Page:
Trump, of course, has consistently tried to muddy the water on that issue and, unsurprisingly, those who strongly approve of Trump’s job performance are about as likely to believe Russia didn’t interfere than it did. Even Republicans overall, by a 2-to-1 margin, accept that Russia tried to interfere.
There’s another group worth considering in this context: Those who identify Fox News as one of their main news sources. Compared with those who identify other cable news networks as a primary news source or those who identify newspapers or NPR in the same way, Fox News watchers are much more likely to accept Trump’s view of Russian interference.
In general, this isn’t a big surprise. There’s overlap between Fox News and Republicans that’s well-established. In our poll, more than half of Republicans identified the network as one of their top two sources of political news. Most Republicans and Democrats said that cable news in general (meaning Fox, MSNBC or CNN) was a top source of political news; 40 percent of Democrats identified CNN in that way.
If we look at this another way — the percentage of those who identify a network as one of the two primary sources of political news who belong to each party — that density of Republicans among Fox New viewers jumps out. But CNN, MSNBC and NPR all had higher densities of Democrats identifying them as a top source of political news.
Our polling team aggregated the overall responses to false claims made by Trump. Those who identified Fox News as one of their top two sources of political news were much more likely to believe false claims from Trump in general than those who don’t identify Fox News as a top source of news.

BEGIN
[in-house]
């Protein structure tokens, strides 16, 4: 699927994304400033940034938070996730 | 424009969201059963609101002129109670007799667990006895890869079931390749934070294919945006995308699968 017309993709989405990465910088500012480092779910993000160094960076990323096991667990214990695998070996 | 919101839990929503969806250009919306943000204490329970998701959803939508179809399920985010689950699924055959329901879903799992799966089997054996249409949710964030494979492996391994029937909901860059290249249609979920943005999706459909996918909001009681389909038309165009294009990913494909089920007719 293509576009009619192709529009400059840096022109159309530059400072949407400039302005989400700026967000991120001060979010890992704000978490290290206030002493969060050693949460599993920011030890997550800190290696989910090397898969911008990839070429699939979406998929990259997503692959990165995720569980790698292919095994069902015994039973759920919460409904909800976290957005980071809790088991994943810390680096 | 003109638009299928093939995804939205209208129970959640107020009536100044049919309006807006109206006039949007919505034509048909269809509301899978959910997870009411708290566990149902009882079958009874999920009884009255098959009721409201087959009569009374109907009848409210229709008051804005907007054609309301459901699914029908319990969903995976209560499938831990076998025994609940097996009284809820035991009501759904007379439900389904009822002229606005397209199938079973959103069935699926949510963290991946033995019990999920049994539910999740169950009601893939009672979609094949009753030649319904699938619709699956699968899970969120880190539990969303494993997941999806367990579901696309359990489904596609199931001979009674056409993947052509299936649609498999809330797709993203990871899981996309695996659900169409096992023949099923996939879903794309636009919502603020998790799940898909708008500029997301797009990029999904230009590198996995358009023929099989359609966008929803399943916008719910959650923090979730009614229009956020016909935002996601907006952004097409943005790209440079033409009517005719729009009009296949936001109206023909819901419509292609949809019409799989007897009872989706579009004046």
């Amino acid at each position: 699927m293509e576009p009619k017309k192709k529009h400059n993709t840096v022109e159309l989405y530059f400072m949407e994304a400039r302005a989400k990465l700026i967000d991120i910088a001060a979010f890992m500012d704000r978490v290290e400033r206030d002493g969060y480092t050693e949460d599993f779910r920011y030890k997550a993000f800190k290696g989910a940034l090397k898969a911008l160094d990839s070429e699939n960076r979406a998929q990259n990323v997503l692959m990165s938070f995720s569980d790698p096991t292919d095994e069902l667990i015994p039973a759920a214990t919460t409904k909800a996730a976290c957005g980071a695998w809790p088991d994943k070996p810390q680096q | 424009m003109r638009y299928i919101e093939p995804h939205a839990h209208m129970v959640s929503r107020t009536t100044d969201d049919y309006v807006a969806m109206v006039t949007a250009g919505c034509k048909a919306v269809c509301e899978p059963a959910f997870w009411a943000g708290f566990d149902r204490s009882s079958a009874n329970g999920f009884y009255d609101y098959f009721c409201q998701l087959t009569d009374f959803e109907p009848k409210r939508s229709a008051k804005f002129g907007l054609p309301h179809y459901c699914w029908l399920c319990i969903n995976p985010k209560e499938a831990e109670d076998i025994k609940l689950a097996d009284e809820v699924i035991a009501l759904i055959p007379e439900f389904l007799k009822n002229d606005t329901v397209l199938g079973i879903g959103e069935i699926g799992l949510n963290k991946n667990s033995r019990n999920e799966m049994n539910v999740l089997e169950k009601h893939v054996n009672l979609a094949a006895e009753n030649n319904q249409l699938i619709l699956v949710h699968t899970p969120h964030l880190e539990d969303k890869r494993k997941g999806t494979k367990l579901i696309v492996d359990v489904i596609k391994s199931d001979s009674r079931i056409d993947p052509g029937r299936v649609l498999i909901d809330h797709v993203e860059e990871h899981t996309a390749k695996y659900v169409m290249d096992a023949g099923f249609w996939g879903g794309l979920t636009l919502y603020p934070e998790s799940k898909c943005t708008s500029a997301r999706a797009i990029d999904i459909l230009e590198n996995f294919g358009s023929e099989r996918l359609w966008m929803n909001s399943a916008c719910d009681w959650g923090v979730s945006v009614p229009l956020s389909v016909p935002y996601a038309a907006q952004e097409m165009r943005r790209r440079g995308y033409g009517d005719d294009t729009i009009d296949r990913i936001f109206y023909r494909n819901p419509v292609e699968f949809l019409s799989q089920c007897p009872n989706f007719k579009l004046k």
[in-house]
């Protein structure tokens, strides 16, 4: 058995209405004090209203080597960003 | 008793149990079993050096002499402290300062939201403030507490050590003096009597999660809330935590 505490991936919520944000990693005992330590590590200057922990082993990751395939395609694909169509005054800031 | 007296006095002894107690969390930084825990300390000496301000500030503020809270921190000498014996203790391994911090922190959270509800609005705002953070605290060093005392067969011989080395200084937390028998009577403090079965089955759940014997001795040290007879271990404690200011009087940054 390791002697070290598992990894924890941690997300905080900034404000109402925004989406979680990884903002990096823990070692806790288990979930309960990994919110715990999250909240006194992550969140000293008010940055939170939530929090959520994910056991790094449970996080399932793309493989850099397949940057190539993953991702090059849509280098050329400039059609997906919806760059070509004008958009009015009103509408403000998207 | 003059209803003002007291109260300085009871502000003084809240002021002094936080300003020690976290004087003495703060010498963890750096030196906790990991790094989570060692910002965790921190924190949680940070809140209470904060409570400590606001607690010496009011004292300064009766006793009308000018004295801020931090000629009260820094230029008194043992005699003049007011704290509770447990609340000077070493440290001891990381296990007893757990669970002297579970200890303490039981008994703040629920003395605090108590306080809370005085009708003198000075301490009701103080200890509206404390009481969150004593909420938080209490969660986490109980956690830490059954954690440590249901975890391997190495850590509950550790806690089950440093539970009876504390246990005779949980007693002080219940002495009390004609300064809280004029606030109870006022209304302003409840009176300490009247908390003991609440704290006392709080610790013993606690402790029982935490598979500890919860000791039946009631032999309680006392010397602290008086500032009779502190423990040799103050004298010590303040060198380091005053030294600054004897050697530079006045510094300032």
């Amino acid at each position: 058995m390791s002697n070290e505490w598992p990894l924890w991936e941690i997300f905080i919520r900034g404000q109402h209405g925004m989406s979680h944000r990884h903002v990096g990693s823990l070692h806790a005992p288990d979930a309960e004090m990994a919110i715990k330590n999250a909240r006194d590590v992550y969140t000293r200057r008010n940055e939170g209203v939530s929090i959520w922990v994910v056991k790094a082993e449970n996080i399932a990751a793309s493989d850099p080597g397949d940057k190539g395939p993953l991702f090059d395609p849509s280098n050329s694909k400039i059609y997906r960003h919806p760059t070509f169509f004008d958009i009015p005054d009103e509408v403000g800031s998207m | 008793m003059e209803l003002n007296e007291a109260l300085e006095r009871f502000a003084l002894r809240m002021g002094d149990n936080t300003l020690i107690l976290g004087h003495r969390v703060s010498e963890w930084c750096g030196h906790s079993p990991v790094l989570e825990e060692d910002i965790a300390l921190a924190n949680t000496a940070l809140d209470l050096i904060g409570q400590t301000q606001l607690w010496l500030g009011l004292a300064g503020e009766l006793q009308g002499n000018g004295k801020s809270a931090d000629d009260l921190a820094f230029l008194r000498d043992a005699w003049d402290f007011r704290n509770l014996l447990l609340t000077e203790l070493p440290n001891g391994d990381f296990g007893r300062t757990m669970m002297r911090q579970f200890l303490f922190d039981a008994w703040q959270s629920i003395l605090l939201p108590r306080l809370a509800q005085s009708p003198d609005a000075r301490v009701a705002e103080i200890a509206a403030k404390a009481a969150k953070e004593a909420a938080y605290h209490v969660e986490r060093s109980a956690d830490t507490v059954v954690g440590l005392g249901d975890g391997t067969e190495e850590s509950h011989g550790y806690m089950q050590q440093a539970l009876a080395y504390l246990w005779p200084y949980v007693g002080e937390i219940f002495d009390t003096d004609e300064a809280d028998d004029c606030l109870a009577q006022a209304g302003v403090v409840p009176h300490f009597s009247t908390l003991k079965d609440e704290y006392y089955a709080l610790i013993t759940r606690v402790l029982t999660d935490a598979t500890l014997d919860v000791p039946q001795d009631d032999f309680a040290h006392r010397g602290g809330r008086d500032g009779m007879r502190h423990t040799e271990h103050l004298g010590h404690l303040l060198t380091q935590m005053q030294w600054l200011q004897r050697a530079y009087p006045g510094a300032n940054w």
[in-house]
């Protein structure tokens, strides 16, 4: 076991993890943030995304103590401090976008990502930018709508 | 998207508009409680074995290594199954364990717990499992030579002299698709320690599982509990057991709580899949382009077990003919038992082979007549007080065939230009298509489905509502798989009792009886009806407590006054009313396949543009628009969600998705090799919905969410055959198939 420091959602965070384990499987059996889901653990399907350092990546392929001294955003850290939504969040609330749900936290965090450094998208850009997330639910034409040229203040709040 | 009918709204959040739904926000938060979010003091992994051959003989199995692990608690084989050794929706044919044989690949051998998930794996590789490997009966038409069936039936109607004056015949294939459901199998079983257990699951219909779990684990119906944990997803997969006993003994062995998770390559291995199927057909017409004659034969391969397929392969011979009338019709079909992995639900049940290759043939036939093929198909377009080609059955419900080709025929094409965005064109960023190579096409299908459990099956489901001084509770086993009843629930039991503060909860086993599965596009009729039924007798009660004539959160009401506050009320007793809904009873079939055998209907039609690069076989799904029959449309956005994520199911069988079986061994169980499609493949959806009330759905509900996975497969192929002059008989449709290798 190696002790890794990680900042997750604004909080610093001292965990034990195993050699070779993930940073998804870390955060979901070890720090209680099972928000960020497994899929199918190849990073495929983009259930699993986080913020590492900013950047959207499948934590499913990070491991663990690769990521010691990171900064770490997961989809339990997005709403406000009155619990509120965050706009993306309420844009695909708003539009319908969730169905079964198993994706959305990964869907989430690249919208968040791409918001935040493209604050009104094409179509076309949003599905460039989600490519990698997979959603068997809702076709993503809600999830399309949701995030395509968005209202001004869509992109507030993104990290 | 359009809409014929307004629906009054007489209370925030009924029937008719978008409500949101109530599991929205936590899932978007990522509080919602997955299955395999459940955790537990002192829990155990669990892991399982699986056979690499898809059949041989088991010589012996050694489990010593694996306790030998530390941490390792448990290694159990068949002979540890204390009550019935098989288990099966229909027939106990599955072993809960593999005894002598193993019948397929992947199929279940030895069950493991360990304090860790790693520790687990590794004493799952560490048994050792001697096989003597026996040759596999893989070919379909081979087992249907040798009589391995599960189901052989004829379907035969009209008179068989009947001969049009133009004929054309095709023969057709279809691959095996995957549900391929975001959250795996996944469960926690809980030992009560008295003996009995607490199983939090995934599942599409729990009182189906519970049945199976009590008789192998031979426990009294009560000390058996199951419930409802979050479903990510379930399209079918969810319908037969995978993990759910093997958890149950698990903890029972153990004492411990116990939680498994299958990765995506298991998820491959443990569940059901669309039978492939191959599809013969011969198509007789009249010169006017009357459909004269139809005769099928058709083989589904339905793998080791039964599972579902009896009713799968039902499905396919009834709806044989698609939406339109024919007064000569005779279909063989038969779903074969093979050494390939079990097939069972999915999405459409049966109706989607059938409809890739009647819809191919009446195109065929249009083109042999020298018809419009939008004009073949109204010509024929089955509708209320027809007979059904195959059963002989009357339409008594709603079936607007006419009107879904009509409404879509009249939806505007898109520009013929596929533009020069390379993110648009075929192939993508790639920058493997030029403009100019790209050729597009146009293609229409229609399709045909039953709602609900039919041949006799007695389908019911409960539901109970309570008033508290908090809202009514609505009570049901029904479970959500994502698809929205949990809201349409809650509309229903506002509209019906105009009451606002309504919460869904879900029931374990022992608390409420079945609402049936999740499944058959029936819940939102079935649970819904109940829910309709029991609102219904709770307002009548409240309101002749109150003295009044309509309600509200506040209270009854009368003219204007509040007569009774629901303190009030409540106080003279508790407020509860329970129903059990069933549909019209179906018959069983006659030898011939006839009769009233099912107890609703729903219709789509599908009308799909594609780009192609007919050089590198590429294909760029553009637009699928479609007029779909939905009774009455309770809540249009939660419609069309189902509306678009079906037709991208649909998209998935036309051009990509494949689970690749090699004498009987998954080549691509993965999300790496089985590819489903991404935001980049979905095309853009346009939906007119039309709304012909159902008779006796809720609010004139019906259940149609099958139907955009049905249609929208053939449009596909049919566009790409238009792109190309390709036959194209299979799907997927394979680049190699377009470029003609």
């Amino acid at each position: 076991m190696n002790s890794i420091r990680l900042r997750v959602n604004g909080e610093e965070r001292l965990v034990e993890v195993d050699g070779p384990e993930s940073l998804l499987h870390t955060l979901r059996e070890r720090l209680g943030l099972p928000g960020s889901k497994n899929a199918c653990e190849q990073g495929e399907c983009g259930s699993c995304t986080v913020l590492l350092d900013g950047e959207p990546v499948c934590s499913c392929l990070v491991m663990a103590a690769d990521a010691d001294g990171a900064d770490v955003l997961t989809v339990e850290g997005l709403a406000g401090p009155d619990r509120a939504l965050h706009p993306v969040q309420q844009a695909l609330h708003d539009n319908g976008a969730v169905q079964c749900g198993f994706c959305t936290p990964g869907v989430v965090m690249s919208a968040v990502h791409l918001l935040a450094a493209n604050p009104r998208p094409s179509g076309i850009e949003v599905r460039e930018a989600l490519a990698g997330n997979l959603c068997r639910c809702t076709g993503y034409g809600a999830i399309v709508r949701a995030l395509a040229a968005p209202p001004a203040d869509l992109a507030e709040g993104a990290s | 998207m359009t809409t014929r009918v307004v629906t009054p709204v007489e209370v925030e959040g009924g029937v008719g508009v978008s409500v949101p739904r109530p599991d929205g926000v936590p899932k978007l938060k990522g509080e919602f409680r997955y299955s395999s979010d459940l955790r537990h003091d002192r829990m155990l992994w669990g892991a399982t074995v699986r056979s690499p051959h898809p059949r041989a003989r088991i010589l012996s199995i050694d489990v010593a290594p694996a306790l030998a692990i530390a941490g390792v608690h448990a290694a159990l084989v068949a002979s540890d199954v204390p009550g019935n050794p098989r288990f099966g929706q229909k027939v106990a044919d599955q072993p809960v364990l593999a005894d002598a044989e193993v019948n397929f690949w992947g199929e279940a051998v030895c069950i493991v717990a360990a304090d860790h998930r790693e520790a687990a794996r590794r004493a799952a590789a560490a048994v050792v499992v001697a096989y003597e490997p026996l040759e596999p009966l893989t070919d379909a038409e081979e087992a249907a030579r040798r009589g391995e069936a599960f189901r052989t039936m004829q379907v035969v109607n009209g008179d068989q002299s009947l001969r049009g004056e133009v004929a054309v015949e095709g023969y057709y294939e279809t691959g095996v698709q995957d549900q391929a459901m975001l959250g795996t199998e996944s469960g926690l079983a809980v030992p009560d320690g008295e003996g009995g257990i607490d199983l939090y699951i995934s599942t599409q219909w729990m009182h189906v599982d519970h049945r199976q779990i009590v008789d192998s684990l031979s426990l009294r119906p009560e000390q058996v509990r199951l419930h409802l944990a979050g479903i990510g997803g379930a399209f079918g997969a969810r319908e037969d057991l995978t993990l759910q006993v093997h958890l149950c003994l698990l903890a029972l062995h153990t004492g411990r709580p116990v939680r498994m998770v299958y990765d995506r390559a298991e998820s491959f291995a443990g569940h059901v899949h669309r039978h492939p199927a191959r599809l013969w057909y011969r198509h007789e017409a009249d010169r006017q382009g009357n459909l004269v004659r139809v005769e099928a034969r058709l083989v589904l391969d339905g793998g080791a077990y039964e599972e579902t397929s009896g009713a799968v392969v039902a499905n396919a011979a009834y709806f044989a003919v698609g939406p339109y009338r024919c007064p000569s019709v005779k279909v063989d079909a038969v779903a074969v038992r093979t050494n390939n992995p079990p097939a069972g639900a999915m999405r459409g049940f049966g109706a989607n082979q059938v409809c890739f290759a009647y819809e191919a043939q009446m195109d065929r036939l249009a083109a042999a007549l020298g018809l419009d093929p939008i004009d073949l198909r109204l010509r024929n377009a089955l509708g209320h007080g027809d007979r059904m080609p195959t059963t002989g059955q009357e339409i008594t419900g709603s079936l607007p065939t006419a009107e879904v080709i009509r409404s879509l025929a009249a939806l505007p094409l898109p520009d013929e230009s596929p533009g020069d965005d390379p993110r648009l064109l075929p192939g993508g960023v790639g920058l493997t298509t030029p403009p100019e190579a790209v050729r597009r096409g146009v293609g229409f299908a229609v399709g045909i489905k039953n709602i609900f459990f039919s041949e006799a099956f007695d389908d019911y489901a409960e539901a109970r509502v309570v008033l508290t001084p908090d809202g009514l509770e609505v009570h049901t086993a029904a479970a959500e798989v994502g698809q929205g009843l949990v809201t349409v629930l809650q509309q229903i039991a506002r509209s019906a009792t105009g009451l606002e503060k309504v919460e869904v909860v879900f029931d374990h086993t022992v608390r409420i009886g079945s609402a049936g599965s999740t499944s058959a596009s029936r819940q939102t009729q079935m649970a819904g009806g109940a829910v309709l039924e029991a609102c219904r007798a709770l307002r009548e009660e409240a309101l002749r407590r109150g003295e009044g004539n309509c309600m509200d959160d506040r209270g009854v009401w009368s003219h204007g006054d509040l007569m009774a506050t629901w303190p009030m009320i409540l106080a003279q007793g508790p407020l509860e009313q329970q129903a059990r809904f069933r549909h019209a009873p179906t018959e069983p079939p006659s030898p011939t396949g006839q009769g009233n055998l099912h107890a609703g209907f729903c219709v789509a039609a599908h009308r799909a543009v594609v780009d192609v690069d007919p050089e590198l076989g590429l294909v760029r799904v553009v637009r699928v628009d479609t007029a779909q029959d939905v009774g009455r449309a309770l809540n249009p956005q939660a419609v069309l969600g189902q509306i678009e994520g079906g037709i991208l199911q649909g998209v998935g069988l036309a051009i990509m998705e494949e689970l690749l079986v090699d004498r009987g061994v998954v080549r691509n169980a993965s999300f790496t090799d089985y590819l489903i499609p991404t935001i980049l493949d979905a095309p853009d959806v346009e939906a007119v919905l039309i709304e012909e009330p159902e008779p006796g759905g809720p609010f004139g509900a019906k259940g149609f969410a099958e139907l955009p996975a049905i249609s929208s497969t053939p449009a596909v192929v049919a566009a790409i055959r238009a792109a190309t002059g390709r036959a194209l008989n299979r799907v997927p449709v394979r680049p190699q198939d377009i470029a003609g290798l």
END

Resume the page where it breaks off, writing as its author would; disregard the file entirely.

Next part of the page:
In fact, the gap between those who do and don’t view Fox News as a main source of news was the only statistically significant gap where fans were more likely to believe Trump.
But then the flip side of the coin: Those who see CNN or MSNBC as main sources of political news were more likely to believe untrue claims made by Democrats than those who don’t see those networks as main sources of news. (Again, these were the only significant gaps on this question, aside from those who call cable news a top source.)
As is always the case in situations such as this, it’s tricky to parse how causation works. Are people who are more predisposed to watch Fox News more likely to also believe Trump’s falsehoods? Or are those who are more likely to believe untrue claims made by Democrats more likely to watch CNN? It’s hard to say.
What the data reinforces, though, is that there exist political media bubbles in which Americans operate.
And of course, that everyone should read newspapers.
Scott Clement contributed to this report.